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The Wild Bunch (1969)
Directed by Sam Peckinpah
Written by Walon Green and Sam Peckinpah
Starring William Holden, Ernest Borgnine, Robert Ryan, Edmond O’Brien, Warren Oates, Jaime Sanchez, Ben Johnson, and Emilio Fernandez
144 minutes, Rated R
Recently, some friends and I paid some hard-earned cash to go to the theater on opening night and watch John Wick, Chapter 3: Parabellum. As a fan of the previous films in this franchise, I was pretty excited to see it. In that regard, I think my expectations were set a bar or two too high, and I walked away disappointed. But my friends and I had a great discussion afterwards.
A discussion about violence in films.
When is a film too violent? I think by any definition, John Wick , Chapter 3: Parabellum would belong on the list. This is a movie that revels in its violence. Its not enough to shoot an adversary. One must shoot him in the chest, and then in the arm, and then three times in the head for good measure, preferably at close range for maximum cranial explosion. It’s not enough to have John Wick kill three villains in a well-choreographed knife battle. Let’s have him fight nine villains. Let’s have him kill each one differently. Let’s have each of these kills be subsequently more and more gory, and let’s make sure we have lots of blood spatter on the walls and include a close-up of one of the knives puncturing the bad guy’s eyeball.
The violence in John Wick 3 is unsettling and gratuitous. It bothered me. And I’m not one too bothered by violence in films. I’ve already mentioned that I am a fan of this franchise. But is this installment more violent than the others? I’m unsure. I saw the first two installments on DVD and we all know that there are major differences in seeing a film on the big screen versus the comfort of your own home. Perhaps the other two films are just this violent, but it was less noticeable because the images weren’t thirty feet tall and my home entertainment set-up isn’t equipped to parse out the sound of every bone breaking and every skull cracking into the wall. Maybe the filmmakers knew they had to up the stakes to make this film BIGGER AND BETTER so they intentionally made everything way too over the top.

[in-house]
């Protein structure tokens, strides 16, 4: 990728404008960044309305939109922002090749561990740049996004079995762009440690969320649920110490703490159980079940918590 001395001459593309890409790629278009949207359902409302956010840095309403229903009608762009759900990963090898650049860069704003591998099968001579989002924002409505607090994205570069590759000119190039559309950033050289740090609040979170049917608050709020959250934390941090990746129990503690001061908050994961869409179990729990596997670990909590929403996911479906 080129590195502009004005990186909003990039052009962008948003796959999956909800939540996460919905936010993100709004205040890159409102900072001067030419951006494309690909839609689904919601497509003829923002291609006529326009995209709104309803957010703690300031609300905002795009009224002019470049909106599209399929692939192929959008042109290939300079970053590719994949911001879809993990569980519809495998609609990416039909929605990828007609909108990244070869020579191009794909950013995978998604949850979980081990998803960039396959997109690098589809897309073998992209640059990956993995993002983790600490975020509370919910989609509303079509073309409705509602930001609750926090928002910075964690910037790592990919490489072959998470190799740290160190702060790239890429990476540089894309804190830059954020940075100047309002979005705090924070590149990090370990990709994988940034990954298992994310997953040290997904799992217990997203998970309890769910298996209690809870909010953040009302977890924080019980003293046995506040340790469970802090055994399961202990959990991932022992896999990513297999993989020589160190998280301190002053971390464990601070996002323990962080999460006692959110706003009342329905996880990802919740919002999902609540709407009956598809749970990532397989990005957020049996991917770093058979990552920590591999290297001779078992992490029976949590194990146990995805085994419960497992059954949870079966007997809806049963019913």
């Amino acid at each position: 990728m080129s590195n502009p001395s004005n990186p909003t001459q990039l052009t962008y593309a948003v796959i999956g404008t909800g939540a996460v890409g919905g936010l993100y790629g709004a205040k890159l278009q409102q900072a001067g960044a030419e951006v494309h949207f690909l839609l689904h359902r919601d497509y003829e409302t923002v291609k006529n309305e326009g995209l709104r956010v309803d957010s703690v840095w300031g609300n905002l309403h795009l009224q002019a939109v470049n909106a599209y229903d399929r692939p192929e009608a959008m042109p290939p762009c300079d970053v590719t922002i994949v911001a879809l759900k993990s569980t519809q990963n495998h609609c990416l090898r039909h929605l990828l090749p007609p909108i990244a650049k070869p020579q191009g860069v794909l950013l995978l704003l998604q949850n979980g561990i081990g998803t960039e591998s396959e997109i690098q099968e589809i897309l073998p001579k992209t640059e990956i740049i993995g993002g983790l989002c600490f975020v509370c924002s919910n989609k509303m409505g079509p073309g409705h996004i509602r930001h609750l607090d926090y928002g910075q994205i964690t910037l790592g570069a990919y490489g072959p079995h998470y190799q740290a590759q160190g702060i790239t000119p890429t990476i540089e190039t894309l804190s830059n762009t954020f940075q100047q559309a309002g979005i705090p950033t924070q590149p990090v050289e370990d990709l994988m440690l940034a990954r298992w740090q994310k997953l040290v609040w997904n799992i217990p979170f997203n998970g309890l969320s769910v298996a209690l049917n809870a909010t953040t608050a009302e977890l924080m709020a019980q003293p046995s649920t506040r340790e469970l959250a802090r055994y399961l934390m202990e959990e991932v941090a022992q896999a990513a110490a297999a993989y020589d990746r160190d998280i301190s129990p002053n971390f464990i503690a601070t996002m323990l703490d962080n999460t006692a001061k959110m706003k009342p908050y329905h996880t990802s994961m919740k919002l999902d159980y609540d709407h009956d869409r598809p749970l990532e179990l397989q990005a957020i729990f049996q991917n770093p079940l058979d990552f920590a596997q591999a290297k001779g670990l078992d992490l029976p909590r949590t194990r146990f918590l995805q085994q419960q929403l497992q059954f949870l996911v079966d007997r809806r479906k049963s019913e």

That’s cool if they did. Movies like this are made to make money, and you gotta give audiences something new if you want to keep making money. But this sort of BIGGER AND BETTER is only bigger and better to people who get off on this kind of violence in the first place. I pray that the population in that particular group is smaller than it appears to be.
You’re probably asking by this point, “What the hell does John Wick, Chapter 3: Parabellum have to do with a western filmed in 1969?” The connection is simple: The conversation that John Wick 3 incited betwixt myself and my friends is the same conversation being had when The Wild Bunch was first released. It was agreed back then that The Wild Bunch had pushed the boundaries of acceptable violence in a feature film too far. None other than John Wayne, the patron saint of cowboy films, disavowed The Wild Bunch, stating that it killed the “myth of the American West” that his films had successfully perpetuated. Poor Duke probably thought that his career was over if this was the direction westerns were heading in.
John Wayne had a point. Westerns before The Wild Bunch were violent, but in a more rated-PG sort of manner. There were gunfights, to be sure. People were killed. That which couldn’t be handled with guns was handled with fisticuffs. But not until The Wild Bunch was the violence in westerns so visceral. You didn’t see blood spurting out of fresh wounds. You didn’t see horses trampling the corpses of those too slow on the draw. And you certainly didn’t have such a seemingly-casual body count (one sequence in this film has two factions shooting at each other while a public parade passes between them– the innocent bystander death toll is shockingly astounding). Sam Peckinpah, the co-writer and director of this ground-breaking film, had intentionally made a western with the intent of freaking people out.
The Wild Bunch, which is, in my opinion, Sam Peckinpah’s masterpiece, centers around a gang of outlaws led by Pike Bishop (played by the late and great William Holden) that are looking to make one last score before they retire. They attempt to rob a railroad office of silver, but are intercepted by a posse hired by the railroad before they can make off with the goods. This posse is led by Deke Overton (played by Robert Ryan, who has never been better in any film than he is in this one), who used to be a member of Pike’s gang. A member of Pike’s gang, that is, until Pike betrayed him and saved his own skin by leaving Deke to get arrested. Deke’s need to apprehend Pike is more personal than business, but he can’t get a good posse together because posses nowadays are not compromised of tough men who stick together and believe in loyalty. Posses nowadays are well-staffed with young idiots who only got the job because they’re incapable of doing anything else.